I’m trying something new this week. It seems a bit ridiculous to me as well as extreme, but if it works, I will love it. It is the second day that I’ve packed up my “stuff” and set up to write at the local library.
Home is just so cozy and delicious. Food and beverage, fireplace, books, garden, friends…not to mention countless, non-writing-related tasks to take care of. You know, like laundry.
So yesterday, I stuffed my laptop, a spiral notebook, and my writing day planner into a tote. But I wanted both water and coffee. I couldn't put those with my laptop. Does the library even allow coffee? I decided it wasn’t an option. I put both the travel mug and travel cup into my purse, along with a small square of chocolate. I knew I’d get hungry, but I was already running late.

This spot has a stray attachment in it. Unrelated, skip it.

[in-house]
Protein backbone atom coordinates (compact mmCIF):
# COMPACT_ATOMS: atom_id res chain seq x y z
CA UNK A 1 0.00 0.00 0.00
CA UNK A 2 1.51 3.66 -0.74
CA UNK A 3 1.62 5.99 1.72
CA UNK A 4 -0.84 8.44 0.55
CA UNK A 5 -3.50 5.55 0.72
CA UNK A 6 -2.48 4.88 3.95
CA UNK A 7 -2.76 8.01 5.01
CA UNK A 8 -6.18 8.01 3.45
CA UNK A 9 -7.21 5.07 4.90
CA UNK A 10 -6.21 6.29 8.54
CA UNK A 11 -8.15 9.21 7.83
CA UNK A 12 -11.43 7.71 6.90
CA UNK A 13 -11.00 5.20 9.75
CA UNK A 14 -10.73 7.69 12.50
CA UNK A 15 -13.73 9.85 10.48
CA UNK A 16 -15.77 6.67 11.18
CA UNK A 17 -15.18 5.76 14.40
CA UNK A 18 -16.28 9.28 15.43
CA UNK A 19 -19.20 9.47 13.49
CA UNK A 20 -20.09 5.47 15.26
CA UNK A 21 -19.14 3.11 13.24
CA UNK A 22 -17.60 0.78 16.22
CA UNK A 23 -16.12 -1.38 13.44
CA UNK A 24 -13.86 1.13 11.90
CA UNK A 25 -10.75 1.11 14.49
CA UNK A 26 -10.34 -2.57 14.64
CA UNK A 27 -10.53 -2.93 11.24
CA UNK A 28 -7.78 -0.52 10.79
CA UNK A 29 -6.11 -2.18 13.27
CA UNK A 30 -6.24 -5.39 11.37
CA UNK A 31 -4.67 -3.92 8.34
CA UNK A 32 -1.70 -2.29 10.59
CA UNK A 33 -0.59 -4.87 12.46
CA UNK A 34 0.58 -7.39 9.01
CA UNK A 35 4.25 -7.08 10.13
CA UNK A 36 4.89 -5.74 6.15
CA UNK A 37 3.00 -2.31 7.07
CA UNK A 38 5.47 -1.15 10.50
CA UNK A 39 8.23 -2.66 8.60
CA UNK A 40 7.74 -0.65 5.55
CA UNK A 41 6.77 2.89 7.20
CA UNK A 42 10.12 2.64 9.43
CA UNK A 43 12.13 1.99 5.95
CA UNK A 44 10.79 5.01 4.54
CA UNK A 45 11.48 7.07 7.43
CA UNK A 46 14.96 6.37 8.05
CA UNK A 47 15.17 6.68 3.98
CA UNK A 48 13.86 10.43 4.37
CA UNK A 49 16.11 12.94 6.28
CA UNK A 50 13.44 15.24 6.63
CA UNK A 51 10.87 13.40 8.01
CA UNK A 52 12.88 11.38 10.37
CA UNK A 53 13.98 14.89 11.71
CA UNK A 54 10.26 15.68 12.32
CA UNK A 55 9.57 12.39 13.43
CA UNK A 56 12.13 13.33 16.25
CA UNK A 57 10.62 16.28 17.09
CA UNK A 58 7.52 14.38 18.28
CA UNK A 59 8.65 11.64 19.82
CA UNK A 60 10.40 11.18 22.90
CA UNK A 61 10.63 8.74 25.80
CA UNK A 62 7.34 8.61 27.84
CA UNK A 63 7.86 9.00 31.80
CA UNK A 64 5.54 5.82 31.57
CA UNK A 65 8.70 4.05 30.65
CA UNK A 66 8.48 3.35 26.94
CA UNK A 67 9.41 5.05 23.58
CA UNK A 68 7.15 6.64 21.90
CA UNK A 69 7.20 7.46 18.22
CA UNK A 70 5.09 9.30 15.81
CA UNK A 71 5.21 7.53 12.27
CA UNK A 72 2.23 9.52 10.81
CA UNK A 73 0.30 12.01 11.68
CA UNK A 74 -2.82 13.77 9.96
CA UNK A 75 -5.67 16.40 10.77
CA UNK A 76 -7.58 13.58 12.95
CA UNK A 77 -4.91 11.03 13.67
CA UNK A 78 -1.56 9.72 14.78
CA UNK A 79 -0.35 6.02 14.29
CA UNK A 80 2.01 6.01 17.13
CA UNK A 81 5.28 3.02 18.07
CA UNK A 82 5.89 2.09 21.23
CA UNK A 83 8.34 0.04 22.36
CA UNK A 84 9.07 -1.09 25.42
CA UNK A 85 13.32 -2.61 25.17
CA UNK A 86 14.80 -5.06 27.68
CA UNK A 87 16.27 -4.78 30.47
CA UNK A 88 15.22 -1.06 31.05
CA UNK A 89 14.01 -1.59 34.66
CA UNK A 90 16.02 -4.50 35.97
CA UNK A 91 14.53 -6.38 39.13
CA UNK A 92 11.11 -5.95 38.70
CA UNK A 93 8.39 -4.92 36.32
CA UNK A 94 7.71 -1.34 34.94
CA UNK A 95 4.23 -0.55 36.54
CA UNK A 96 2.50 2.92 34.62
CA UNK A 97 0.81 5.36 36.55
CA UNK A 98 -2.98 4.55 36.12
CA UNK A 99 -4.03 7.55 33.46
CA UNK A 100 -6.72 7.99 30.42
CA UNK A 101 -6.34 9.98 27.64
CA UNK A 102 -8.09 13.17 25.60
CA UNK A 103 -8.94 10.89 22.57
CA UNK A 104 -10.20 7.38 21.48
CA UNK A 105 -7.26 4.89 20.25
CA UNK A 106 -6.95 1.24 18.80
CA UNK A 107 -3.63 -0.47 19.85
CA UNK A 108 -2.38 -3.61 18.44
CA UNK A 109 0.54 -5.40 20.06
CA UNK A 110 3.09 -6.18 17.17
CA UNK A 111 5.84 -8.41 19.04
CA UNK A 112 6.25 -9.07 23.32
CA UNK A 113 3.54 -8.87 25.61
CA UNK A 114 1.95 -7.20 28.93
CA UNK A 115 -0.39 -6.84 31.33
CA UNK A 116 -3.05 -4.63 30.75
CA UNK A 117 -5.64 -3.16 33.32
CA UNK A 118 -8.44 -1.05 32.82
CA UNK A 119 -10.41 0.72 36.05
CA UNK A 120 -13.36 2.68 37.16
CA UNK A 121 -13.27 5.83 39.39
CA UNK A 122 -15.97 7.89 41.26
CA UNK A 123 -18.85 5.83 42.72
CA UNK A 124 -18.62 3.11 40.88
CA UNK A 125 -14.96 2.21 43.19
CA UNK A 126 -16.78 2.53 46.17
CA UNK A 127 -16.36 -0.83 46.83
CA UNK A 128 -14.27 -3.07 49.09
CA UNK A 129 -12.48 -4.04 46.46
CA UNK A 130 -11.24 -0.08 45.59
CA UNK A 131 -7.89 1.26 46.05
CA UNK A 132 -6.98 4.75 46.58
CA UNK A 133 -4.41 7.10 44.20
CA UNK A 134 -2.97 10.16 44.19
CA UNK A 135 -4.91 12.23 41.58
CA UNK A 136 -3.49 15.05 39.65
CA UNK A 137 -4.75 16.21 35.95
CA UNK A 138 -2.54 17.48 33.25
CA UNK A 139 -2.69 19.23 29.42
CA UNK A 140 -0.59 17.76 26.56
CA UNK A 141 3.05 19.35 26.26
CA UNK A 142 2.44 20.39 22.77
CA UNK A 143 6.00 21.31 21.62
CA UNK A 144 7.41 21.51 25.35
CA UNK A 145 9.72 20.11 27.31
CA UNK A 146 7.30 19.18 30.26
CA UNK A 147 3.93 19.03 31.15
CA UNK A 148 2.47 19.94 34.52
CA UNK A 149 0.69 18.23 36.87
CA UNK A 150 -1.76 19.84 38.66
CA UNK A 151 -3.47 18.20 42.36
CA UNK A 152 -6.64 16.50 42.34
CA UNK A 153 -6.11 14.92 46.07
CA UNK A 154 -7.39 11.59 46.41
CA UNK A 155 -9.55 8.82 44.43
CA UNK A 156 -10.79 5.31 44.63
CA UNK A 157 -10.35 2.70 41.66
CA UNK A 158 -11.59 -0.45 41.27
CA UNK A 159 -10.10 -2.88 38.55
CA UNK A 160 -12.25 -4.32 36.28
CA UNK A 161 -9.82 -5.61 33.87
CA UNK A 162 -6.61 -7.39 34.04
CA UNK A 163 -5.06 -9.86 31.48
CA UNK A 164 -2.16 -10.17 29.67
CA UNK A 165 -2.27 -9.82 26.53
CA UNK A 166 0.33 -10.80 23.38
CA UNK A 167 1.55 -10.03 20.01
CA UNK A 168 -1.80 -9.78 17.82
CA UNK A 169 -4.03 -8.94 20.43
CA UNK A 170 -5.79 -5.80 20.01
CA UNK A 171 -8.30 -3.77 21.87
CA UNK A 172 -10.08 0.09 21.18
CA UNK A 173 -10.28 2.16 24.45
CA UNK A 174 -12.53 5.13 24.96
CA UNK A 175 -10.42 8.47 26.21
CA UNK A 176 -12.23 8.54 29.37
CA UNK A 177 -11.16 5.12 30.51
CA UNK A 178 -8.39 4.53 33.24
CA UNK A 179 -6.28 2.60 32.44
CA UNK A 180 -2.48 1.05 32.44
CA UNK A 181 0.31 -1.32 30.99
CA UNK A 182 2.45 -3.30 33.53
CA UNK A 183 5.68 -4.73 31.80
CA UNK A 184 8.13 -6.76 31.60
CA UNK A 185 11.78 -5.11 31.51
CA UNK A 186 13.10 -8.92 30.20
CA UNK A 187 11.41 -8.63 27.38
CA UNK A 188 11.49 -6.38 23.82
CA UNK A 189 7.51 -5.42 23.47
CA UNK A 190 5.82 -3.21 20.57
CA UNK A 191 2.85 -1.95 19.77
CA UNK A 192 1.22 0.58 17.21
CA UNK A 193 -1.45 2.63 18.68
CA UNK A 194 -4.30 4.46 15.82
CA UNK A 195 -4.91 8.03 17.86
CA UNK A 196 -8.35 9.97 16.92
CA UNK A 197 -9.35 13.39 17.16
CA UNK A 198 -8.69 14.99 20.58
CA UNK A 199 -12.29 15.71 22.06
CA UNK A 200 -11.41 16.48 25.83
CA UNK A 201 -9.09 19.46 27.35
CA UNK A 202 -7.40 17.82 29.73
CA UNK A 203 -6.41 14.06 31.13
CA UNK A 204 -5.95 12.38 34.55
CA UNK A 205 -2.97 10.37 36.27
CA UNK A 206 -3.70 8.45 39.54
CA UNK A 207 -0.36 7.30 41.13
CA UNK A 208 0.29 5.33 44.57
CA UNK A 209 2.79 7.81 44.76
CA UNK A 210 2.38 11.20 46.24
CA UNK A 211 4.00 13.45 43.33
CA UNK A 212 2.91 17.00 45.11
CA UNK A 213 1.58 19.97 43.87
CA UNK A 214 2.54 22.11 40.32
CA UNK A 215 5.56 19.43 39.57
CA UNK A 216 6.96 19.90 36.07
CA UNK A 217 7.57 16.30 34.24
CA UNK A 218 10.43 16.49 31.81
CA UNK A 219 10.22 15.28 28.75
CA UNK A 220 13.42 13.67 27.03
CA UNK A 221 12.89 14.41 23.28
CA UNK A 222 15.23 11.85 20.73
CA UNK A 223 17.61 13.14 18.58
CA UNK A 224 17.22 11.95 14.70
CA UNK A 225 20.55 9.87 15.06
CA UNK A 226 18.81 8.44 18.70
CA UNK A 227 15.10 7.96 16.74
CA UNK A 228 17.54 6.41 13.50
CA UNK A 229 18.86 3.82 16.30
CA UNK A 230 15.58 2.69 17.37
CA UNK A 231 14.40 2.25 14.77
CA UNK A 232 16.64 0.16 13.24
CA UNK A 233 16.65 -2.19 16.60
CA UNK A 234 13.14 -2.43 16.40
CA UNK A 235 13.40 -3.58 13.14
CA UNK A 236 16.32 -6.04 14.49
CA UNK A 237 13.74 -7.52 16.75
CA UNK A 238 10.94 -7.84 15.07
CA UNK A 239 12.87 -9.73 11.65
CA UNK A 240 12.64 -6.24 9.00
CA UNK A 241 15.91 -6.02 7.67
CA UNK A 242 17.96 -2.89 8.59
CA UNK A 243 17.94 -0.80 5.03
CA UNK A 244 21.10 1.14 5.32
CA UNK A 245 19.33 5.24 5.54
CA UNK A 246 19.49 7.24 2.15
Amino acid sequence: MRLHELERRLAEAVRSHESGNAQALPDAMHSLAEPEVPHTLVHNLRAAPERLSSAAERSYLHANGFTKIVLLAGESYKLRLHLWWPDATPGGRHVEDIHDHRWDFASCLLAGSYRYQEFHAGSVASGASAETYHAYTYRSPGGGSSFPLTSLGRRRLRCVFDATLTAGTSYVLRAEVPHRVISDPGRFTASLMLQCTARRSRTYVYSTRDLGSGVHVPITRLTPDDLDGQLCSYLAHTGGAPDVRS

I’ve not spent much time at this fairly new, extremely efficient neighborhood library. It’s about five minutes from our house in low traffic. I had to ask a few questions before finding the study area. It was SO QUIET! I might not speak loudly, but I am otherwise impressively noisy. Everything I did seemed to echo – unzipping my bag, setting my beverages on the table, arranging my laptop and its charger. I even peeked around wondering if a librarian would approach and ask me to please settle down.
And the librarians! The ones in this little library are at least a couple decades younger than me. They patrol, put books away, and are frequently at their computers. What are they all doing, I wonder? Some research, sure, but what else? Hmm? It fascinates me. I’ve always thought I would enjoy being a librarian. Much as I love the outdoors, I find great libraries, churches, and museums restorative in a different sort of way.